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What is cancer?
Cancer is a disease of the body's cells, which are the body's basic building blocks. Our bodies constantly make new cells: to help us to grow, to replace worn-out cells, or to heal damaged cells after an injury.
Normally, cells grow and multiply in an orderly way, but sometimes something goes wrong with this process and cells grow in an uncontrolled way. This uncontrolled growth may develop into a lump called a tumour.
A tumour can be benign (not cancer) or malignant (cancer). A benign tumour does not spread outside its normal boundary to other parts of the body. However, if a benign tumour continues to grow at the original site, it can cause a problem by pressing on nearby organs.
The beginnings of cancer
How cancer spreads
A malignant tumour is made up of cancer cells. When it first develops, this malignant tumour may not have invaded nearby tissue. This is known as a cancer in-situ (or carcinoma in-situ). As the tumour grows, it invades surrounding tissue becoming invasive cancer. An invasive cancer that has not spread to other parts of the body is called primary cancer.
Sometimes cells move away from the original (primary) cancer and invade other organs and bones. When these cells reach a new site, they may continue to grow and form another tumour at that site. This is called a secondary cancer or metastasis.
Cancer is not just one disease but many diseases. There are more than 100 different types of cancer. Cancerous groups of cells or tumours are referred to as malignant tumours or a malignant disease. Most cancer forms a lump which is called a tumour, but some cancers, like leukaemia, which is a cancer of the blood or bone marrow do not.
Cancer can be classified into five broad categories:
- Carcinoma - cancer that begins in the skin or tissues that line or cover internal organs.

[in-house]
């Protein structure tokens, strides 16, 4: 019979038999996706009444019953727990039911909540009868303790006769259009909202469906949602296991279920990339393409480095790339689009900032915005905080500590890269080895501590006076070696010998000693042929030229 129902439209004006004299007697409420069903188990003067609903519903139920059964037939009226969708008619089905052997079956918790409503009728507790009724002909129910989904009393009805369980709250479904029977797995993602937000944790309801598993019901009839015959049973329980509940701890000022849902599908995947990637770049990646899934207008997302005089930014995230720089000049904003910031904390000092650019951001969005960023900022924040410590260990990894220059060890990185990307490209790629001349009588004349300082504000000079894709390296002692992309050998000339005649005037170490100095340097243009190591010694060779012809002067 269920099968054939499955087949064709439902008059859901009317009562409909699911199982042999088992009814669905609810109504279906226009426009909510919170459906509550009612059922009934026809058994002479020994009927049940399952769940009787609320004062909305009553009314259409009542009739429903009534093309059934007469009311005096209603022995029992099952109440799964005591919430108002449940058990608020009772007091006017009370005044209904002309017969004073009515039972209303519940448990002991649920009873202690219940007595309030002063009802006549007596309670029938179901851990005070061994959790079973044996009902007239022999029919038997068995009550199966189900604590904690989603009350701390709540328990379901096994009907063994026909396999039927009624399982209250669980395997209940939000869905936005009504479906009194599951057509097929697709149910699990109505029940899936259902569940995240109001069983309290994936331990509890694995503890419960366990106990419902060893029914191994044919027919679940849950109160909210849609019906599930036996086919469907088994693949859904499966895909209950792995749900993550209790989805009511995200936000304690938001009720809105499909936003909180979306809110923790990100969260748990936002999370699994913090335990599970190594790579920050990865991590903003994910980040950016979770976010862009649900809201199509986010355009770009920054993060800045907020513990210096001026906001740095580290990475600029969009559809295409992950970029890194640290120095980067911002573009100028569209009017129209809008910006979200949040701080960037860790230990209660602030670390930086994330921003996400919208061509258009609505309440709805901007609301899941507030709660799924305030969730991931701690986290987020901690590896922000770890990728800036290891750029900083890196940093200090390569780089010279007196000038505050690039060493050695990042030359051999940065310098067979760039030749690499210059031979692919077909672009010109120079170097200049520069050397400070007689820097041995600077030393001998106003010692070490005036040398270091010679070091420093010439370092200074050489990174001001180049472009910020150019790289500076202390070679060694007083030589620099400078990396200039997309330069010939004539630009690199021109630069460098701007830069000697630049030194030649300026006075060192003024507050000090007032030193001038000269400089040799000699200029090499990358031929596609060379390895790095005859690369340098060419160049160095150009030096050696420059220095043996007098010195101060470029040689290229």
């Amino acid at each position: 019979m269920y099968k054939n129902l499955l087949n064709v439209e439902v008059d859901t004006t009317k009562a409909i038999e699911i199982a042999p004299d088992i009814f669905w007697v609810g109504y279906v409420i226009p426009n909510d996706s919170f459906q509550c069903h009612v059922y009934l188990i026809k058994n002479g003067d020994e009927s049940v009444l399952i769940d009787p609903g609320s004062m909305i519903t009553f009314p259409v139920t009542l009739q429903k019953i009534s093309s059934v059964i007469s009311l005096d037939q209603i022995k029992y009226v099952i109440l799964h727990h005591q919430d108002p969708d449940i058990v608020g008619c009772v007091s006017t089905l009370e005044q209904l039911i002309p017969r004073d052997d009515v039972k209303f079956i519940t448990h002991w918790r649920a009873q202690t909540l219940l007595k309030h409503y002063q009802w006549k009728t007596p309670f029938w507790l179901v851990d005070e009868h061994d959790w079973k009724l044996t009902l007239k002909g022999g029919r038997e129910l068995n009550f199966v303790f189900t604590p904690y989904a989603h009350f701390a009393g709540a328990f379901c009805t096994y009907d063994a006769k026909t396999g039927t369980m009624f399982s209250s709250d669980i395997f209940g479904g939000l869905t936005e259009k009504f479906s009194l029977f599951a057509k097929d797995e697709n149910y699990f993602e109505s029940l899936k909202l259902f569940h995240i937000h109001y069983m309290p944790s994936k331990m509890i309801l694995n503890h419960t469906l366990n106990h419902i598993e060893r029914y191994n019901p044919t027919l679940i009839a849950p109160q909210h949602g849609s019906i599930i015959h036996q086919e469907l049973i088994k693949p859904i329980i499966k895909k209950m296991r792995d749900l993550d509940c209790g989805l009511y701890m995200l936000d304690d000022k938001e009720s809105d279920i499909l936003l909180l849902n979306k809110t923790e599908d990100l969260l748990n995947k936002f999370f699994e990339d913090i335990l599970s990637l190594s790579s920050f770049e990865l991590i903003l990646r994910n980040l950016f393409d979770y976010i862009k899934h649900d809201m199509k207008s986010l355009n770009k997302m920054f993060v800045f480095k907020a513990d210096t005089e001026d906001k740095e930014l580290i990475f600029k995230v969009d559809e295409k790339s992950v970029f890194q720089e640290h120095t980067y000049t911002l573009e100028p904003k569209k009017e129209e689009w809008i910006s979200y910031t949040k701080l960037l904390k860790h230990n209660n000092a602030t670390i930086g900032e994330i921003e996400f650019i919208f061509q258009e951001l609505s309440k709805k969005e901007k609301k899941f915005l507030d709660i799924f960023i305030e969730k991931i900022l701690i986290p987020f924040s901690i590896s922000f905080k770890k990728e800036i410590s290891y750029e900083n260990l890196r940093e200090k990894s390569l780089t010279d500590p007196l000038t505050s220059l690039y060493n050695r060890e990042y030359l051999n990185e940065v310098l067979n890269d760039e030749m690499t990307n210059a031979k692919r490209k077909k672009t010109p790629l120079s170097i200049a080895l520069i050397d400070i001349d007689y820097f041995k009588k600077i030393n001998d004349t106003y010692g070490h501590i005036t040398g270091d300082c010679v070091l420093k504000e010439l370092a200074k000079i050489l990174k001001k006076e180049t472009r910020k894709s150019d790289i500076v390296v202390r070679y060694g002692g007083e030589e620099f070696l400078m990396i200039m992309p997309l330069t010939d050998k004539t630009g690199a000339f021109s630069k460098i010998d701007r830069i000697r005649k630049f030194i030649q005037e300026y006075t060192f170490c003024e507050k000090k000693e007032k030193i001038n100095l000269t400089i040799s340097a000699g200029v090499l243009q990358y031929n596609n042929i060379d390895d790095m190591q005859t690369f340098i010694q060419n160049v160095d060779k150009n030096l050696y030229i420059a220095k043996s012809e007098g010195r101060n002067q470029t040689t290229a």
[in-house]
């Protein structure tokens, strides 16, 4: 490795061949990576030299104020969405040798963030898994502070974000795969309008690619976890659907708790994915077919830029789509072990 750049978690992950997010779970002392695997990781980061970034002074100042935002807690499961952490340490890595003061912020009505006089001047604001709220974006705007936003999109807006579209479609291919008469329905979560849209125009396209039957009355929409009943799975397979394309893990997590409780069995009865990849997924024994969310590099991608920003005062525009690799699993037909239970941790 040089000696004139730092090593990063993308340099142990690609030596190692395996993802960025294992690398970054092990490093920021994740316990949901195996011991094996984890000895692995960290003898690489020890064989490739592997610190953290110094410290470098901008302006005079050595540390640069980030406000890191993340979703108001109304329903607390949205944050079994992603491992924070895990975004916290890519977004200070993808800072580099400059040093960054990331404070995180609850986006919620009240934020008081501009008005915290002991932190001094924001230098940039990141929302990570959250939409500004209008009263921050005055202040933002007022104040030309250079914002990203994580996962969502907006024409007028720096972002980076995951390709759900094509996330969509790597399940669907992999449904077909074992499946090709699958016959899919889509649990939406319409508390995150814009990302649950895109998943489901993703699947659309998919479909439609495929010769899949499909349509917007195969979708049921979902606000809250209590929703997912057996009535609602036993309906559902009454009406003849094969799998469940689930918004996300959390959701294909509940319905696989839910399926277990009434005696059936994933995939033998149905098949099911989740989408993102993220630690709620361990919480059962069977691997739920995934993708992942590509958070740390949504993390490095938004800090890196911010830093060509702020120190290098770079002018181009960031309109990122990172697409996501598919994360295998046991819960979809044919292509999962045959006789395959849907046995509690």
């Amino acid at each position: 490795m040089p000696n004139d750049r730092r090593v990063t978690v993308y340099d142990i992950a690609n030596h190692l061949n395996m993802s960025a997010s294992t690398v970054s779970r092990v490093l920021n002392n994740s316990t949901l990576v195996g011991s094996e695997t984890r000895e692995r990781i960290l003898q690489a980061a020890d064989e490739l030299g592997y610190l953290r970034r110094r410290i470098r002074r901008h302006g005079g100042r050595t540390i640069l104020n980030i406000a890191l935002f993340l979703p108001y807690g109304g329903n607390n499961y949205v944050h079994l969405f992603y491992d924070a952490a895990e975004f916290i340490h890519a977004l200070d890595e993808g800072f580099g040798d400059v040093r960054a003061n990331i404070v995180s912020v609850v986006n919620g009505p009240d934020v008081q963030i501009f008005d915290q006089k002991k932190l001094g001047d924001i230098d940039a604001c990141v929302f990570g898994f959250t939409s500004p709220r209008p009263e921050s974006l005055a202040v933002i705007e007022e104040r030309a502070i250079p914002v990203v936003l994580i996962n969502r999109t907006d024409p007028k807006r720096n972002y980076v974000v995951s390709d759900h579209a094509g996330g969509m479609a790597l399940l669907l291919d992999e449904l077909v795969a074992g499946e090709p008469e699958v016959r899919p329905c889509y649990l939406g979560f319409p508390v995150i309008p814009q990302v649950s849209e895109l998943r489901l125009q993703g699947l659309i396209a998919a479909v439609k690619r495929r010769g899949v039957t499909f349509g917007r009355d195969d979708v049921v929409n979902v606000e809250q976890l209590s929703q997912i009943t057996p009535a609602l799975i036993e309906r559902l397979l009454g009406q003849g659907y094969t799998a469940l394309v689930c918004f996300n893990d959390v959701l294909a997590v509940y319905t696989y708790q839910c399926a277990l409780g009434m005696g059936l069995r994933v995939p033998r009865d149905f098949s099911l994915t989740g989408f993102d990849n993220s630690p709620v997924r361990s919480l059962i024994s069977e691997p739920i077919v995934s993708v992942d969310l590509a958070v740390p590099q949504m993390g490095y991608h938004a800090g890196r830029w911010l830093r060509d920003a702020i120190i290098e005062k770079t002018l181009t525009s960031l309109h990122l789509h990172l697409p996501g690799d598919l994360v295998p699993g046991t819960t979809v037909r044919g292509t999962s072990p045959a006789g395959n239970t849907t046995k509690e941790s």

- Sarcoma - cancer that begins in the bone, cartilage, fat, muscle, blood vessels or other supportive tissues.
- Leukaemia - cancer that starts in blood forming tissue such as bone marrow and causes large numbers of abnormal blood cells to be produced and enter the blood.
- Lymphoma and Myeloma - cancers that begin in the cells of the immune system.
- Central nervous system - cancers that begin in the tissue of the brain and / or the spinal cord.
Some cancers may spread to another part of the body, the medical term for the spread of a cancer to another part of the body is called metastases.
The branch of medicine that treats cancer is called oncology. Doctors working in the field of cancer may be called oncologists and will work with oncology nurses and other specialists. Most cancers can be treated through a range of treatments which aim to remove, reduce or slow down the cancer. Not all hospitals provide the full range of oncology services.
Some solid lumps are called benign tumours, these are not cancer. Benign lumps or tumours do not grow in an unlimited aggressive manner like a cancer cell and do not invade surrounding cells or spread to other parts of the body.
For more information about cancer call the Cancer Council Helpline on 13 11 20.
The information available on this page should not be used as a substitute for advice from a properly qualified medical professional who can advise you about your own individual medical needs. It is not intended to constitute medical advice and is provided for general information purposes only. See our Disclaimer.